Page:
Hope /noun/ a feeling of expectation and desire for a certain thing to happen.

I oftentimes find myself hoping for the following:

  1. To make the Forbes 30 Under 30 list.
  2. To earn one million dollars.
  3. To win front row tickets to a Beyonce concert.

In business and in life, I hear people hoping for things. Their wish list ranges from a better team to higher profits, to a healthier lifestyle, to an improved love life, to achieving success.

Ever since my first corporate job, I quickly learned the importance of my favorite motto. At the time, I was working alongside our CFO and extremely involved with our board of directors for a publicly traded, multi-million dollar company at the age of 23.

I vividly remember preparing for an upcoming board of directors meeting with our CFO and hearing the most important line:

Hope is not a business strategy.

Over the years, this line has stuck with me, and has ultimately led me to a more strategic mindset.

I firmly believe a “can-do” positive attitude is necessary. Although when it comes to desired outcomes, hope lacks structured processes to achieve specific results.

When hope is used as a strategy (rather than an attitude), it rejects facts, skims evidence, and believes what must be true. Wishful thinking clouds the solid facts to make decisions and take purpose-driven actions.

So what is the most important business strategy? Creative thinking.

Creative thinking is a way of looking at problems from a fresh perspective with non-traditional solutions. If you do not see yourself as a naturally creative thinker, here’s the great news: It’s a muscle you can strengthen with the right tools.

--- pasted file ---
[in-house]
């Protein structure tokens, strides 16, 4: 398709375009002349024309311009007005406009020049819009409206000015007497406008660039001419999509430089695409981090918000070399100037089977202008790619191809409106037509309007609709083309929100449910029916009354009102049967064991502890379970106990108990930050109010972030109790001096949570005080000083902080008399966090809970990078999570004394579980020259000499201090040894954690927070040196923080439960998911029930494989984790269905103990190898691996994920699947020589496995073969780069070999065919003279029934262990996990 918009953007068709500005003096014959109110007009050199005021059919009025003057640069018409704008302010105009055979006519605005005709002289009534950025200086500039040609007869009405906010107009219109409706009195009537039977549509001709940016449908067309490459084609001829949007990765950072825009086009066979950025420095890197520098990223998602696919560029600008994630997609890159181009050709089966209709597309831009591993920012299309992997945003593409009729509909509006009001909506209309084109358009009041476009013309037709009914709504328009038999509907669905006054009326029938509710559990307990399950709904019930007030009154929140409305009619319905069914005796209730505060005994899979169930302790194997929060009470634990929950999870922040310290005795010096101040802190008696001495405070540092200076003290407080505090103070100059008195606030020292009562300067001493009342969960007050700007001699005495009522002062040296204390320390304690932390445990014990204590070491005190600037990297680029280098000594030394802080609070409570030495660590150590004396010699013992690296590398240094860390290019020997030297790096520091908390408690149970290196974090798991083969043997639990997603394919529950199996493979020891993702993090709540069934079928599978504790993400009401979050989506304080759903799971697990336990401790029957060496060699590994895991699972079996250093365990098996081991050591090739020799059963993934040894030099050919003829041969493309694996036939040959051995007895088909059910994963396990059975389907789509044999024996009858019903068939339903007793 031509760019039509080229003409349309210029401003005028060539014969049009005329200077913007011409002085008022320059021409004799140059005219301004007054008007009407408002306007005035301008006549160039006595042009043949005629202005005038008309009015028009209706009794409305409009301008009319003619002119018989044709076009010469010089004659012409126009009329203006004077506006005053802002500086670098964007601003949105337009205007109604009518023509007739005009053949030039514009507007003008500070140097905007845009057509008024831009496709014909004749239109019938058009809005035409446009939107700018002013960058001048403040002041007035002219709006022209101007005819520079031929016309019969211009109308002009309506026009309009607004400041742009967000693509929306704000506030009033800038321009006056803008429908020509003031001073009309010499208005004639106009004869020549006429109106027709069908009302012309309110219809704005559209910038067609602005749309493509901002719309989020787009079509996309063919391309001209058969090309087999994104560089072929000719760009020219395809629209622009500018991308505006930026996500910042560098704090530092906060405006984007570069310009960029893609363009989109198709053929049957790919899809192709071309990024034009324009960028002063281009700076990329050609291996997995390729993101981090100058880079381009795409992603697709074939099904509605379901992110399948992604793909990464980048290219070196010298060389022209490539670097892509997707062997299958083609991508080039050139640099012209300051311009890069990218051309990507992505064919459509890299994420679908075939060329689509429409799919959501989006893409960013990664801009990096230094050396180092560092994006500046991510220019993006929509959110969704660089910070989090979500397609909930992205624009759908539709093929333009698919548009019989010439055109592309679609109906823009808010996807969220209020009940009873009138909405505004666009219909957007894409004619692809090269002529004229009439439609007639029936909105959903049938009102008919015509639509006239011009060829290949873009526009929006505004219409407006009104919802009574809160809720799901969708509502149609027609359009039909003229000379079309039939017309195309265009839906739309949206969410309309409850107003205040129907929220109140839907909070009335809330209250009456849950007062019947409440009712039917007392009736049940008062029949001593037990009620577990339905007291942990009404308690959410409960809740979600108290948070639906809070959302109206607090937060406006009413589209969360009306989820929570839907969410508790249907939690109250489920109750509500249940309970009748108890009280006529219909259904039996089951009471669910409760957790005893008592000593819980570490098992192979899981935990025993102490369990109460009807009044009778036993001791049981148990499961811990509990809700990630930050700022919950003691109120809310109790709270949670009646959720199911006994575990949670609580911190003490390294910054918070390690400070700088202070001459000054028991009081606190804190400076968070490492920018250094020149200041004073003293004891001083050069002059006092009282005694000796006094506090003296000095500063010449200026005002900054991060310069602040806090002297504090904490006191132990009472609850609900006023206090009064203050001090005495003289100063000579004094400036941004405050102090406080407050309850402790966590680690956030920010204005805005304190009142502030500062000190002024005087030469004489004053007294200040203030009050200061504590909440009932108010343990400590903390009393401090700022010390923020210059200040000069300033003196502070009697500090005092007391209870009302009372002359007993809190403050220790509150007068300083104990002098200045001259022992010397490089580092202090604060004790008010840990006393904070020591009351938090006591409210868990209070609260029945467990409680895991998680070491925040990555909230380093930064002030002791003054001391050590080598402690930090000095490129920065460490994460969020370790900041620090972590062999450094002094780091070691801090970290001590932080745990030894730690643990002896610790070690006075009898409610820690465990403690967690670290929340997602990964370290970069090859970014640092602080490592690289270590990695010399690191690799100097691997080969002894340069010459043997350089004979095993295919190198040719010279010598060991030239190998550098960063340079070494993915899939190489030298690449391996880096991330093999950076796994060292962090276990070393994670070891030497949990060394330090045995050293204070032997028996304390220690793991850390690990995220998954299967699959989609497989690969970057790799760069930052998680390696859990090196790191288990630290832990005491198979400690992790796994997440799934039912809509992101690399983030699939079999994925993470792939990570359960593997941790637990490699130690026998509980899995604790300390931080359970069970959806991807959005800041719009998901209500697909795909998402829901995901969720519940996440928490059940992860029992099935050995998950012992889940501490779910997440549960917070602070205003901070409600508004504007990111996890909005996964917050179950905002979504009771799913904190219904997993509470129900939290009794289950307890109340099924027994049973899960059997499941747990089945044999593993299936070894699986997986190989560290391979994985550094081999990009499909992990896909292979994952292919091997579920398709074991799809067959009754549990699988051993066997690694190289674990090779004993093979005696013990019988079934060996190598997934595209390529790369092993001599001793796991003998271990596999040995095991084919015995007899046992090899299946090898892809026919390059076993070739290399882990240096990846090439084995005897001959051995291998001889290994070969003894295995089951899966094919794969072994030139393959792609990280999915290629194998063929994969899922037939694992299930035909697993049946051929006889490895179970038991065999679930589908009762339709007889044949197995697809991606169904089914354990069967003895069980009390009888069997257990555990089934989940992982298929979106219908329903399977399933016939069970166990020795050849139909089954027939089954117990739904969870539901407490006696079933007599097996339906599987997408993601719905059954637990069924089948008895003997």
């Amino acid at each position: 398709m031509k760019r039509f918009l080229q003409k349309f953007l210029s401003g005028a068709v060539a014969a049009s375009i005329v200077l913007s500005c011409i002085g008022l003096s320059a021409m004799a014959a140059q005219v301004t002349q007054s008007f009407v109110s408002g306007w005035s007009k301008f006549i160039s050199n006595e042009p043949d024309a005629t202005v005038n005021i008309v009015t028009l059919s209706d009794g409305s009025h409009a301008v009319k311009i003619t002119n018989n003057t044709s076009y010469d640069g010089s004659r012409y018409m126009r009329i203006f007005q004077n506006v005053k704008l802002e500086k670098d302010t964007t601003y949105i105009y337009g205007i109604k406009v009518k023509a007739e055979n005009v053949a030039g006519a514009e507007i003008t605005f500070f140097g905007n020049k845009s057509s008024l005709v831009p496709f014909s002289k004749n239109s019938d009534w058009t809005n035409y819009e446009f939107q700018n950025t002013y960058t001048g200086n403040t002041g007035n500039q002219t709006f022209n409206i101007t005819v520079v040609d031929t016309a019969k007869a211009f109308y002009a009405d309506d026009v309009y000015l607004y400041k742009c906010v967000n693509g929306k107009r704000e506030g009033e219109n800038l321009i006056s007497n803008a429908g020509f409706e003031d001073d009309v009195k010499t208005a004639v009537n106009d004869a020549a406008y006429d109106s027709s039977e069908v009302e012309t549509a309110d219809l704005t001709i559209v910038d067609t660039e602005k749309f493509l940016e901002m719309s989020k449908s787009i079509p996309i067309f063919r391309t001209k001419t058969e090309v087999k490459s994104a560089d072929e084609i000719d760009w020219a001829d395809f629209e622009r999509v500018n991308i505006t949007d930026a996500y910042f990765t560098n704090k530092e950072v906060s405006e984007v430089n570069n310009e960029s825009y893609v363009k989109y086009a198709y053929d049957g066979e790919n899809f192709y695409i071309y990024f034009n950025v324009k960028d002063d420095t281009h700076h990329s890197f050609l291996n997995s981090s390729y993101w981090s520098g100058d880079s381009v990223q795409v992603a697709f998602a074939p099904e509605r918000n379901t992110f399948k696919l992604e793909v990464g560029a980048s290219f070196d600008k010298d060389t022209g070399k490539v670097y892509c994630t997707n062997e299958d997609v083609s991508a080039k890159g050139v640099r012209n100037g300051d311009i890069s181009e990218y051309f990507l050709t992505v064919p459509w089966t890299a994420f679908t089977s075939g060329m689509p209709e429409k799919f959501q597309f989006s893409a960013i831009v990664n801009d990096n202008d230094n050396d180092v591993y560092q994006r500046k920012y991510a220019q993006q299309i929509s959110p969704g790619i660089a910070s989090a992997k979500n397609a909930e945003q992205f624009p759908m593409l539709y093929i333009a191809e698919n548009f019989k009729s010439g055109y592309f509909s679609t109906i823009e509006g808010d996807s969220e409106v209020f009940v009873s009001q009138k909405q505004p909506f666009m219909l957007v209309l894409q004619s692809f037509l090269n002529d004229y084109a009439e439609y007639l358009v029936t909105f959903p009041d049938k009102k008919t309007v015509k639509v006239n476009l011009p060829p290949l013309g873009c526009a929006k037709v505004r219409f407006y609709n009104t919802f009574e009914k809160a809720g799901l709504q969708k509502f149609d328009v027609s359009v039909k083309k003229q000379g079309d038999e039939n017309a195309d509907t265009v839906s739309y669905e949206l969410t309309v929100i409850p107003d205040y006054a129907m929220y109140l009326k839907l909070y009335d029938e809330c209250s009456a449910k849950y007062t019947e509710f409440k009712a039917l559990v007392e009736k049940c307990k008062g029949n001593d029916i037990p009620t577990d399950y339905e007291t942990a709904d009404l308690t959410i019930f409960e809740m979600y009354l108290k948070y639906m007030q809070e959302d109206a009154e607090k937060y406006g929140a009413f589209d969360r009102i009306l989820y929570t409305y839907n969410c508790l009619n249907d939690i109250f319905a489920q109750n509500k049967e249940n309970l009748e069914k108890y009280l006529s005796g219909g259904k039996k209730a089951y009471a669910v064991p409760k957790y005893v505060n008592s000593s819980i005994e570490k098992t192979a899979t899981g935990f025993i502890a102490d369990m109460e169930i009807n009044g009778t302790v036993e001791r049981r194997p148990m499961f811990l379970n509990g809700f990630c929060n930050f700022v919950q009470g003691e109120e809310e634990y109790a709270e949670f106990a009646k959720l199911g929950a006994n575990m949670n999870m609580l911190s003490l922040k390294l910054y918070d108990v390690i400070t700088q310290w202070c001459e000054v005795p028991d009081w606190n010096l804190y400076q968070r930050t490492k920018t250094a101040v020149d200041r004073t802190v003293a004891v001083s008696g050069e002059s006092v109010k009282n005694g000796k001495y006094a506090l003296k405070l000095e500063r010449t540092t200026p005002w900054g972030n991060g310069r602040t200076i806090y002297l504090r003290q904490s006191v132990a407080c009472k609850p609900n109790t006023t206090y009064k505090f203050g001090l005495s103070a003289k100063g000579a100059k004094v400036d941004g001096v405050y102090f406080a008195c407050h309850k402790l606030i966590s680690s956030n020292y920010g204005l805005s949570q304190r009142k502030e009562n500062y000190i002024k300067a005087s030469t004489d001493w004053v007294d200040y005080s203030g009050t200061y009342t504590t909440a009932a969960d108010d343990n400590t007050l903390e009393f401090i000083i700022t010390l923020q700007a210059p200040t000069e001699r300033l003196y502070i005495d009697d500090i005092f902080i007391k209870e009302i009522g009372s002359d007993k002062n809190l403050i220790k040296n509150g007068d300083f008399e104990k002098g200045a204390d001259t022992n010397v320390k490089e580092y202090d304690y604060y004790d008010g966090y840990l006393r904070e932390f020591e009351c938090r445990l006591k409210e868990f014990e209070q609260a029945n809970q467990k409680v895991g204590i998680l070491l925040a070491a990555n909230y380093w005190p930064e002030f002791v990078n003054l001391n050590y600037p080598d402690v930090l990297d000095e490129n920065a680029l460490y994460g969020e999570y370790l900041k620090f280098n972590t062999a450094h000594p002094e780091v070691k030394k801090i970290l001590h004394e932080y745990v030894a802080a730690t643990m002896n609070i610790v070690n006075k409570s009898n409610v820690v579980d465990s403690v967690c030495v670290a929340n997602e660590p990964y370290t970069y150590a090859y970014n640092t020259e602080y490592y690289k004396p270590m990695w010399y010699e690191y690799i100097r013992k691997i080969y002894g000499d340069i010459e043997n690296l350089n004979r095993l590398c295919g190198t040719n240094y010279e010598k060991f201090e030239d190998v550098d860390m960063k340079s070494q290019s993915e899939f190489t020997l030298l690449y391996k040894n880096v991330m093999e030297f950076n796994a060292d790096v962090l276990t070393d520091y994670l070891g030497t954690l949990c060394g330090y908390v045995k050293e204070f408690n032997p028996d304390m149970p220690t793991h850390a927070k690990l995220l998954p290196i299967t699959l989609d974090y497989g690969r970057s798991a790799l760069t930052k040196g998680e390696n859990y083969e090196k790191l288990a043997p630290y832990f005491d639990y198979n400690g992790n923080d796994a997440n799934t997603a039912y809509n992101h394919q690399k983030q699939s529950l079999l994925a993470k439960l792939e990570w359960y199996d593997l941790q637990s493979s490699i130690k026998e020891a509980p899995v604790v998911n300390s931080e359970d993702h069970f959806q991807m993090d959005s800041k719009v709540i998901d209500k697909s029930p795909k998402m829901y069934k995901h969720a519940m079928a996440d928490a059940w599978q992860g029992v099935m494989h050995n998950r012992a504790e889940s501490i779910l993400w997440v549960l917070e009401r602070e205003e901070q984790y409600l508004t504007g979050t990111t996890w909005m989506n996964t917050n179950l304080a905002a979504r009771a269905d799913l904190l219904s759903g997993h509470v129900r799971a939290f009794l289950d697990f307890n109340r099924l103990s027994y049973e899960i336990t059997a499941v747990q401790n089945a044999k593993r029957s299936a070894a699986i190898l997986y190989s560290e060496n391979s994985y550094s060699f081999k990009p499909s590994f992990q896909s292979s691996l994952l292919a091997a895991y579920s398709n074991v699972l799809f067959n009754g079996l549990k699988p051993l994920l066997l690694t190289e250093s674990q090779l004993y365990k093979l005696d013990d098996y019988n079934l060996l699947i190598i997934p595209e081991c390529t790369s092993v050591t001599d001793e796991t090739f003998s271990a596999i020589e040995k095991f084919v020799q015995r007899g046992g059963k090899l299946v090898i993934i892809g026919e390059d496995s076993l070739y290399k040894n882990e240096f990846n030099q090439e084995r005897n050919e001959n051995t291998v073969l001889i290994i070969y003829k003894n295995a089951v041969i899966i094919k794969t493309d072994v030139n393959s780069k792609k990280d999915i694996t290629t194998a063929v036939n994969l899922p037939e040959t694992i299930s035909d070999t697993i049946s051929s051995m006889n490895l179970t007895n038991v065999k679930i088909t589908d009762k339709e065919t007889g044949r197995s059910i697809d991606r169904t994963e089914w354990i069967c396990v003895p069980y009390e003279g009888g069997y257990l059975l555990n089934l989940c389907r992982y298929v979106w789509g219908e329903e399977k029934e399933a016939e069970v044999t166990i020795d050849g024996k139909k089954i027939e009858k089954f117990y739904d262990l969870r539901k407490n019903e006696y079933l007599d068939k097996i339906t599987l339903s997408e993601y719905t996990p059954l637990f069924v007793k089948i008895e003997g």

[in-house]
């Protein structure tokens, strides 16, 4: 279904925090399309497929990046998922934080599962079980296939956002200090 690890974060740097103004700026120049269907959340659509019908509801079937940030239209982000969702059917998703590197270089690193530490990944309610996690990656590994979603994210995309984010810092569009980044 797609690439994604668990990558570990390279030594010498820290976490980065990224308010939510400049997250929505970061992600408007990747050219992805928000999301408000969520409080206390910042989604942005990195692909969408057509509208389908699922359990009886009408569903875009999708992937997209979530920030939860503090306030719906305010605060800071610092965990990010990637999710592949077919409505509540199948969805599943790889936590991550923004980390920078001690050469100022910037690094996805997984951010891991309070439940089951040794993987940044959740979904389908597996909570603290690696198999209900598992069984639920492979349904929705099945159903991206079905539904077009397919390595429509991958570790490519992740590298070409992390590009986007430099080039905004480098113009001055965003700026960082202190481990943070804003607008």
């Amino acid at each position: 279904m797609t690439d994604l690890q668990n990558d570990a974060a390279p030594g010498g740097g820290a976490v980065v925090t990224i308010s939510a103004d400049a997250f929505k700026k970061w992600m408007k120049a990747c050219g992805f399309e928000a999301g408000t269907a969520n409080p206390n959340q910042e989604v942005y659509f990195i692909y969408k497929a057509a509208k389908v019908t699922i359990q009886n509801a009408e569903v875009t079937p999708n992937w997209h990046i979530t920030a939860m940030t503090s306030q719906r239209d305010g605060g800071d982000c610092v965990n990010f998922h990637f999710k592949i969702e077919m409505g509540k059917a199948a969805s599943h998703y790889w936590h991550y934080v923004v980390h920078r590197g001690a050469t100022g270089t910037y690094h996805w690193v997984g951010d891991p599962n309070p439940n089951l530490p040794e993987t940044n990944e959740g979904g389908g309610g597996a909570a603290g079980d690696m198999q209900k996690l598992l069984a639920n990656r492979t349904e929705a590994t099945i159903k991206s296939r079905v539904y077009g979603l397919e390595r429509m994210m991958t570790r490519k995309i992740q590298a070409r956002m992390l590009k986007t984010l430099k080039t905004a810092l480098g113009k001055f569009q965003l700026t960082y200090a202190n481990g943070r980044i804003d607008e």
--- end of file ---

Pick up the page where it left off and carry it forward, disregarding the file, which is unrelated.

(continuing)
In an environment where you are shuffling between meetings with your team, below are a few quick tactics to sharpen your creative juices.

1) Train your brain to find new opportunities for growth.

Shift your belief from, “I know this already” to, “What can I learn from this?” Knowing something intellectually is very different from practicing something consistently and mastering it.

2) Sign up for Google alerts.

Keep tabs on important industry topics, competitors, and other areas of interest to stay on top of current trends. These alerts are funneled into your inbox daily and make the perfect five-minute skim to keep you sharp and on the ball.

3) Take a break.

Move onto another activity to keep your brain stimulated. When you’re ten minutes into that workout, you won’t even realize you were thinking of the challenge when the answer comes to you instantaneously.

4) Shift your negative thoughts to positive ones.

Simply switching your perspective can help you be more creative. Try using the line, “I can figure this out” and be open to any idea that comes your way.

5) Avoid being a perfectionist.

Perfectionists spend too much time focusing on getting the details correct that they ignore any creative ideas outside of their comfort zone. Don’t wait for a creative idea to fully form before taking action – focus on improving it.

Creativity has always been at the heart of business. Having the ability to innovate is essential to entrepreneurship and sustains the largest companies after they have reached global scale.

Consistent action, creativity, and commitment all play a role in achieving what you desire and finding a better way forward.

Originally published on Ellevate.

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